5. This paper seeks to assess the extent to which the conditions for a sound decentralization process are present in Peru. Peru remains fairly centralized and, despite a legal framework for decentralization yet to be completed, the authorities have reaffirmed their intention to press ahead rapidly with decentralization.2 This chapter presents the legal framework and its status of implementation, and assesses the extent to which the institutional conditions for efficient spending and adequate reporting by lower levels of government are in place. It finds out that the legal framework is well advanced but that further steps should be taken before pressing ahead with decentralization, including through a clearer definition of responsibilities at all levels and improvements in the capacity of subnational governments to execute spending effectively.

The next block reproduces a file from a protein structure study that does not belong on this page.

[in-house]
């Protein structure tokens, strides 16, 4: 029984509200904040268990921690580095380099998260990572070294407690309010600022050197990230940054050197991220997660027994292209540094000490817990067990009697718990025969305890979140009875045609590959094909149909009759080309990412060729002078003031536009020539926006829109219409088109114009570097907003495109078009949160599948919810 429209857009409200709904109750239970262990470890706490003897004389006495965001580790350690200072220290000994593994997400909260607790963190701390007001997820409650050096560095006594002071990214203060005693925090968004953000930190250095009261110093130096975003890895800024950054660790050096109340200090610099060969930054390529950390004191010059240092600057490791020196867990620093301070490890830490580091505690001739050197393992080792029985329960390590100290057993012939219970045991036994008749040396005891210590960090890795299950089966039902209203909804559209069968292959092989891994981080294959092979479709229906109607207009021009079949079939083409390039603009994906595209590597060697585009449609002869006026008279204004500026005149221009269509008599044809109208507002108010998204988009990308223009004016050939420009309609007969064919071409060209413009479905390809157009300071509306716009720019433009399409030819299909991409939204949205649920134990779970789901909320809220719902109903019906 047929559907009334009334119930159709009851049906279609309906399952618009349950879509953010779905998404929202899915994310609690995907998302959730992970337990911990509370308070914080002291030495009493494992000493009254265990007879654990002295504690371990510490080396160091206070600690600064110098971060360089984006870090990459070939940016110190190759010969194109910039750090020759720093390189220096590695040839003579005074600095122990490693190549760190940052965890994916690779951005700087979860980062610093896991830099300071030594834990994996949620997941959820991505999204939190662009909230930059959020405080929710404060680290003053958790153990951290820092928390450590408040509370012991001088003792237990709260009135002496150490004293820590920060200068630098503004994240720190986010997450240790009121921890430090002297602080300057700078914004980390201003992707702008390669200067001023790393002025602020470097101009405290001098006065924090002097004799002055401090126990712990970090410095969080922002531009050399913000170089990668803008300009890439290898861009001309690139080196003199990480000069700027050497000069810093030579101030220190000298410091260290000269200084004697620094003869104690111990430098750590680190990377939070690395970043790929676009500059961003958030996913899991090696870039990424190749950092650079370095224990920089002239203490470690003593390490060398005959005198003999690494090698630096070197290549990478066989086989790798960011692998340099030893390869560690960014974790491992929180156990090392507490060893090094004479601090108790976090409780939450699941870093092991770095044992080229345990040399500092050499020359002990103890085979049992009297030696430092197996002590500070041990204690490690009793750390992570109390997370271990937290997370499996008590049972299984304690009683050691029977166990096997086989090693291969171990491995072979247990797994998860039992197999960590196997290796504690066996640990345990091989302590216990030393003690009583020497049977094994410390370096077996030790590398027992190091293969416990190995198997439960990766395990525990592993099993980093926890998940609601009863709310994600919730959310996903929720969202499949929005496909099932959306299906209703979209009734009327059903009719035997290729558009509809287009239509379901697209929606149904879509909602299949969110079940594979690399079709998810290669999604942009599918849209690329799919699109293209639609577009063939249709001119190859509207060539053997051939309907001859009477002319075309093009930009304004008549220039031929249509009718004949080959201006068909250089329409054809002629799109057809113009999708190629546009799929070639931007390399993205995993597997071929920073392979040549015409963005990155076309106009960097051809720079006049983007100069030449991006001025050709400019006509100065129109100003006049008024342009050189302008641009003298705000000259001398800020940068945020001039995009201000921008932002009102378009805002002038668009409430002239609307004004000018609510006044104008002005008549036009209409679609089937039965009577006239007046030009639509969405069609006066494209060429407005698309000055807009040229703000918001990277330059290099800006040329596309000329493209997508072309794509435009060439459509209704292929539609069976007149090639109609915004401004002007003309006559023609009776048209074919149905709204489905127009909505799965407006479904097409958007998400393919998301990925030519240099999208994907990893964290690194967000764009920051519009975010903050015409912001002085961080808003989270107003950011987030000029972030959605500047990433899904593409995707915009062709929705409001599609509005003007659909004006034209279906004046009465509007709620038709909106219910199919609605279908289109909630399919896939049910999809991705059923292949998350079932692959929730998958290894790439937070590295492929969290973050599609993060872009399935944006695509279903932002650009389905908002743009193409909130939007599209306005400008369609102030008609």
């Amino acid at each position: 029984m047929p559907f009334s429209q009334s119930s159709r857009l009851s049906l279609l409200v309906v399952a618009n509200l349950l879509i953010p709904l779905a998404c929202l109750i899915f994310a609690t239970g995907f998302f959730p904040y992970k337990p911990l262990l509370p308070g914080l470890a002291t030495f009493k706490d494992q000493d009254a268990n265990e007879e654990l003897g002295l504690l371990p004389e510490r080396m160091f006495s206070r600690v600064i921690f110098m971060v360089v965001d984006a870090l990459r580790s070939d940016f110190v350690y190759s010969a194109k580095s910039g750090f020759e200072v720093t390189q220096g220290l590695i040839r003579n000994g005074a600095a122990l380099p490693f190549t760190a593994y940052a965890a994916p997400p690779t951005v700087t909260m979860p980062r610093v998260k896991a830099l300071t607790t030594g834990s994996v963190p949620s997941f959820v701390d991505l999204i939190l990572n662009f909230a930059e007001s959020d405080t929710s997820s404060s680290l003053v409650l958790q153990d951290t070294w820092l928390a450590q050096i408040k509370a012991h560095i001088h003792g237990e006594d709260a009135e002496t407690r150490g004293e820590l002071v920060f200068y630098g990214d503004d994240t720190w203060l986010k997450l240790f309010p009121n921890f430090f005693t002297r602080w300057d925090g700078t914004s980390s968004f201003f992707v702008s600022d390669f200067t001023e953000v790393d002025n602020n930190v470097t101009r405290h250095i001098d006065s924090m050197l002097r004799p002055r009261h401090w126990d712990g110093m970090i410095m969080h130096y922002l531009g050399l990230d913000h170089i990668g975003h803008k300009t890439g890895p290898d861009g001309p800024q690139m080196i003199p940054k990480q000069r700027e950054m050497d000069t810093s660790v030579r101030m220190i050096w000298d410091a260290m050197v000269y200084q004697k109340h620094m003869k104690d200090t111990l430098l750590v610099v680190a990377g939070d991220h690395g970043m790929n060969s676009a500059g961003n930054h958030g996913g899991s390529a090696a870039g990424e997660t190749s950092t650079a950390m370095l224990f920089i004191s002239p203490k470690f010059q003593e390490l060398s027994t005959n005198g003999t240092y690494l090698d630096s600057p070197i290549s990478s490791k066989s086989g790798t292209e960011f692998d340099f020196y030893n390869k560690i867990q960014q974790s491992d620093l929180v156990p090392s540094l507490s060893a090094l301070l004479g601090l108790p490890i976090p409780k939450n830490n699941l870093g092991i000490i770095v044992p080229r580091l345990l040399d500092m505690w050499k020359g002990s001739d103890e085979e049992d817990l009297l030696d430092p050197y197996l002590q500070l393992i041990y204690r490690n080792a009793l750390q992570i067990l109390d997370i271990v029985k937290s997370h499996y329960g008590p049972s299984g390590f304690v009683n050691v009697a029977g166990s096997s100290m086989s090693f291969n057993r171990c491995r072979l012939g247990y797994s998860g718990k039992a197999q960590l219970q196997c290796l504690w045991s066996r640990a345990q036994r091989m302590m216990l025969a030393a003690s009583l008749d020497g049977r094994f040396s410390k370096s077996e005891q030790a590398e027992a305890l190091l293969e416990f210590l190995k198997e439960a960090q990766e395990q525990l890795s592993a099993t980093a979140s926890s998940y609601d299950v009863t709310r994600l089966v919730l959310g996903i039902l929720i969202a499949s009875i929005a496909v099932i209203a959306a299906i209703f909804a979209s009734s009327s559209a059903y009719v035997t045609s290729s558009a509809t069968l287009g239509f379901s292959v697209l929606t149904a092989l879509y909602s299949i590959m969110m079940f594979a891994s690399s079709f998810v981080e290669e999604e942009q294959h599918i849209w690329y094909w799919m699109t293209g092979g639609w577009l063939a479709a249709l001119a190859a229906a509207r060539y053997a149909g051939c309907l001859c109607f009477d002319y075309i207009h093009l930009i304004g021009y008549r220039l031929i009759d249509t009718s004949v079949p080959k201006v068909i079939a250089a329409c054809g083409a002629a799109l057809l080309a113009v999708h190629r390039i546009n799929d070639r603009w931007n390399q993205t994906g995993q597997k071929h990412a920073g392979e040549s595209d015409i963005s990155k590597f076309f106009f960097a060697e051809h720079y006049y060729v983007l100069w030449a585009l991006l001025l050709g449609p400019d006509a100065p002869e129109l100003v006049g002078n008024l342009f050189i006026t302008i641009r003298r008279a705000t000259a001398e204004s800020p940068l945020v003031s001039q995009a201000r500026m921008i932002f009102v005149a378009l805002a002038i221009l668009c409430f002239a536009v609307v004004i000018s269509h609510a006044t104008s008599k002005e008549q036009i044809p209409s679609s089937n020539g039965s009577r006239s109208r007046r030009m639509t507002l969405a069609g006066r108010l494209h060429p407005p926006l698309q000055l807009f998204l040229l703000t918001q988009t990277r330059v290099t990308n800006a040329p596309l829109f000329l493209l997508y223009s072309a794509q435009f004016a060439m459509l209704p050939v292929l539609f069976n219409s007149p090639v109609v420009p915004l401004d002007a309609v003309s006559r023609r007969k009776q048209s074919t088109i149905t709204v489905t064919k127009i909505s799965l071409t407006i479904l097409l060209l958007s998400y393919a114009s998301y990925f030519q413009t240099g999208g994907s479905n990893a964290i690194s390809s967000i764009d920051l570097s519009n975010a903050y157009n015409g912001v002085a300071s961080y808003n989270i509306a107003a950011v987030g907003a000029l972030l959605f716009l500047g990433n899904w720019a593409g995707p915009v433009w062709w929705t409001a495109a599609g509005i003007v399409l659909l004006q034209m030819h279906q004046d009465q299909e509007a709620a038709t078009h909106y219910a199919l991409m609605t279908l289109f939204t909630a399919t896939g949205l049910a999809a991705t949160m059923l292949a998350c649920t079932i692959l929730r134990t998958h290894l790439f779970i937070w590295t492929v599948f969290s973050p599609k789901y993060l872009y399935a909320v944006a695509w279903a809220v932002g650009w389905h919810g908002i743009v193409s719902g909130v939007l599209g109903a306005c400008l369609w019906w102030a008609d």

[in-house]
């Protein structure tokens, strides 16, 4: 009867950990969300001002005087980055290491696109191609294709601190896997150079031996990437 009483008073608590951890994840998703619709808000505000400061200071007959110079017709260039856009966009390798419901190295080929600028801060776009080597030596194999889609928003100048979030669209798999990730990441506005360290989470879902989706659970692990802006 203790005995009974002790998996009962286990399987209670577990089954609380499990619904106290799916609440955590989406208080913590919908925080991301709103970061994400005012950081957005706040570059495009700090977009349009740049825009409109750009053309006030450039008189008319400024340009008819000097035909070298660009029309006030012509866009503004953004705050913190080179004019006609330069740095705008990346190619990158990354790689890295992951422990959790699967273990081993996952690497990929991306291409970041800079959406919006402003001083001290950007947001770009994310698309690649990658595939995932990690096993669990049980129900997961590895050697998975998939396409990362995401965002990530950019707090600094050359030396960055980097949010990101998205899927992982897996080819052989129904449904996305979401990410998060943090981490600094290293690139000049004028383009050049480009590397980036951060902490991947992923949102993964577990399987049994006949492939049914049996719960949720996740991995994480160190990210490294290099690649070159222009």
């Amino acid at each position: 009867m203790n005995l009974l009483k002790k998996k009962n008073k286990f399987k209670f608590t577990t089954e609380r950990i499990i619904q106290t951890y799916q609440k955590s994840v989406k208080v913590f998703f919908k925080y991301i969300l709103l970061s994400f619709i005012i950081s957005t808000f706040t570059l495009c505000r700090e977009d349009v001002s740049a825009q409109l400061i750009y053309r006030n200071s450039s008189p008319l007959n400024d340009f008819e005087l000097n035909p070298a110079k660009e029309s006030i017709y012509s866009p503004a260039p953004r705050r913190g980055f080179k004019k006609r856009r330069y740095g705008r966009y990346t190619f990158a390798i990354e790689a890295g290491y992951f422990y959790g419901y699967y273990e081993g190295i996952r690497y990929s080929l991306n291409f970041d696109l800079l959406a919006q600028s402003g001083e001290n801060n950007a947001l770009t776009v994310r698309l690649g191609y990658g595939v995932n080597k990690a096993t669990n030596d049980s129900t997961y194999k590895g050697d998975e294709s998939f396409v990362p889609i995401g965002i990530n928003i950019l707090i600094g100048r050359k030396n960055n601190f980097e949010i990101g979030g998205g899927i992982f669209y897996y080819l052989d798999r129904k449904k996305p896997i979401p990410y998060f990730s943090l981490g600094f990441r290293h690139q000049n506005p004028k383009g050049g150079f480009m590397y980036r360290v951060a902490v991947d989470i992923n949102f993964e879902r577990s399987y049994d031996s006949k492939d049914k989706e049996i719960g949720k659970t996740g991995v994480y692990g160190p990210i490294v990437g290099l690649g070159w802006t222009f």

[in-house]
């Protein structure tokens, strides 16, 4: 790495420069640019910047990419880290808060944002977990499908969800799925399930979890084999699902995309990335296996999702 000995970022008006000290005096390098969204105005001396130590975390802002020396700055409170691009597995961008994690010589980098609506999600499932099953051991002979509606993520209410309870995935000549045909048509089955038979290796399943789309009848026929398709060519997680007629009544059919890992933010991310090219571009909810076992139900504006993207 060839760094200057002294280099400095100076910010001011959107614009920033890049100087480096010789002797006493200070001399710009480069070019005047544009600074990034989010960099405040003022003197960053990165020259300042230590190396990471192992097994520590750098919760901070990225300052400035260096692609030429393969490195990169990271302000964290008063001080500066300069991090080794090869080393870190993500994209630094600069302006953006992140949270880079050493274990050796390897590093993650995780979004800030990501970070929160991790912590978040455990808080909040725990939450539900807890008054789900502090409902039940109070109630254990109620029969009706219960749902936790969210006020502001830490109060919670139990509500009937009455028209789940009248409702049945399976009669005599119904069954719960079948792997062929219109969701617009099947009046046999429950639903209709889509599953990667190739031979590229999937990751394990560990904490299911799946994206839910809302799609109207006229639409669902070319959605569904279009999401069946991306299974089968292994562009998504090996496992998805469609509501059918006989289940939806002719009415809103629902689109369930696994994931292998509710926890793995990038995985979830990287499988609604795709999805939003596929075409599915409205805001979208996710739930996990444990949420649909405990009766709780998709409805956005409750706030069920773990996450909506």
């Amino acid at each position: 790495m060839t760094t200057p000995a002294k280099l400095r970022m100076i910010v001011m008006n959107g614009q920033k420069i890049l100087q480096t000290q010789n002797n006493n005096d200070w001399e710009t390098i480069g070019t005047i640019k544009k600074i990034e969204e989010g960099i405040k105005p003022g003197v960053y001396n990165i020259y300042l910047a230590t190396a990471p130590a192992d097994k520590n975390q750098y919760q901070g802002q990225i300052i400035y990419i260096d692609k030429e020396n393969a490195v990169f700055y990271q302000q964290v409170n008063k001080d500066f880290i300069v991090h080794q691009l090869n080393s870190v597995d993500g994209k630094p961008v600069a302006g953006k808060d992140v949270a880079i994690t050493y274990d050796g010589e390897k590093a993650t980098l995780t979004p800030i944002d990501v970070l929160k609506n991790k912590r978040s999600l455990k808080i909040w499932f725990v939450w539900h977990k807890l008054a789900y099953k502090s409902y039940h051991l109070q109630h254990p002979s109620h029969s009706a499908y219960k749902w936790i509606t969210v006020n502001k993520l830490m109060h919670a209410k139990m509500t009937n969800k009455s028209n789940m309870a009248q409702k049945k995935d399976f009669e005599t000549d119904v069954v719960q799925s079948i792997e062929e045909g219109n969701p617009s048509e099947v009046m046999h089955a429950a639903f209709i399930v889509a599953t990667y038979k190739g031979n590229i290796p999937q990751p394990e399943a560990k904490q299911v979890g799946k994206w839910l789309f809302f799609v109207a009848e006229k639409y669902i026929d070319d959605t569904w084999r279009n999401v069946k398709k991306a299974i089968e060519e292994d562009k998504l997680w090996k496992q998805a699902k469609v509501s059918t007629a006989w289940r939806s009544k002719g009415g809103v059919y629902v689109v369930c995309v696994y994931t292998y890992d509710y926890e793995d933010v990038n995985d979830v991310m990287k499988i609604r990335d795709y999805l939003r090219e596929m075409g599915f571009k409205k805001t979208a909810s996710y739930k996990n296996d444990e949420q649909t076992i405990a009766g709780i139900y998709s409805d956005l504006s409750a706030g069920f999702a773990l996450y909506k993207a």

B. The Framework for Subnational Governments

6. Subnational governments in Peru share many of the shortcomings of the central government in the area of public financial management. Peru consists of three levels of government: national, regional, and local.3 As in many countries, shortcomings of the central government in the area of public financial management, including information generation, are magnified at the lower levels, due to limited human capital and organizational capacity. As noted by Tanzi (2002), the probability for poor governance, and lower quality of institutions and staff, are more common at the subnational level. Indeed, in Peru the technical capabilities of subnational governments to assess and execute investment projects has proven to be very limited, resulting in part in an under execution of budgeted resources. In addition, the central government has not been able so far to obtain comprehensive financial information on the activities of subnational government on a timely basis. A priority should thus be to build up the administrative capacity of subnational governments since this is crucial for an effective use of public resources.